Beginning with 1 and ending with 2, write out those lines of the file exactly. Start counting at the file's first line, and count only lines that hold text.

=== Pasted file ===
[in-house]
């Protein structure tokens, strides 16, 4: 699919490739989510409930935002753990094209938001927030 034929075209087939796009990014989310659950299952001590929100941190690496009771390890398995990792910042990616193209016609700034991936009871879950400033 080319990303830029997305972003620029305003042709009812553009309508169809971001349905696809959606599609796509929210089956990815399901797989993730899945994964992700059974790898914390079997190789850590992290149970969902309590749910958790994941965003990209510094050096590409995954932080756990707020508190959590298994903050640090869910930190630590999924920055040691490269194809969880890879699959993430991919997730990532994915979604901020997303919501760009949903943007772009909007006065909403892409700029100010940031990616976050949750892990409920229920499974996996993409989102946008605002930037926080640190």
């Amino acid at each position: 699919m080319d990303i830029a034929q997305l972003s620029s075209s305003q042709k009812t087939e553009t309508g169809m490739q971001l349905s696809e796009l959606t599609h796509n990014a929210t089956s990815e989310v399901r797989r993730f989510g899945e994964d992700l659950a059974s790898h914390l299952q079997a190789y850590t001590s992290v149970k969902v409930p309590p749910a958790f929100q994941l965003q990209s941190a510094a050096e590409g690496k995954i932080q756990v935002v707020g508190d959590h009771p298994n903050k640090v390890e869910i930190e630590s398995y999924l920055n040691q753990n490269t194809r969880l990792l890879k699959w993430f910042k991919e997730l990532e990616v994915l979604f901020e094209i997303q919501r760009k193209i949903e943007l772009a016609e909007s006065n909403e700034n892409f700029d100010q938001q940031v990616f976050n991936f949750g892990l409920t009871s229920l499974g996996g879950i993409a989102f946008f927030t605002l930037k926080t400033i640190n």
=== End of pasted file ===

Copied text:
[in-house]
């Protein structure tokens, strides 16, 4: 699919490739989510409930935002753990094209938001927030 034929075209087939796009990014989310659950299952001590929100941190690496009771390890398995990792910042990616193209016609700034991936009871879950400033 080319990303830029997305972003620029305003042709009812553009309508169809971001349905696809959606599609796509929210089956990815399901797989993730899945994964992700059974790898914390079997190789850590992290149970969902309590749910958790994941965003990209510094050096590409995954932080756990707020508190959590298994903050640090869910930190630590999924920055040691490269194809969880890879699959993430991919997730990532994915979604901020997303919501760009949903943007772009909007006065909403892409700029100010940031990616976050949750892990409920229920499974996996993409989102946008605002930037926080640190």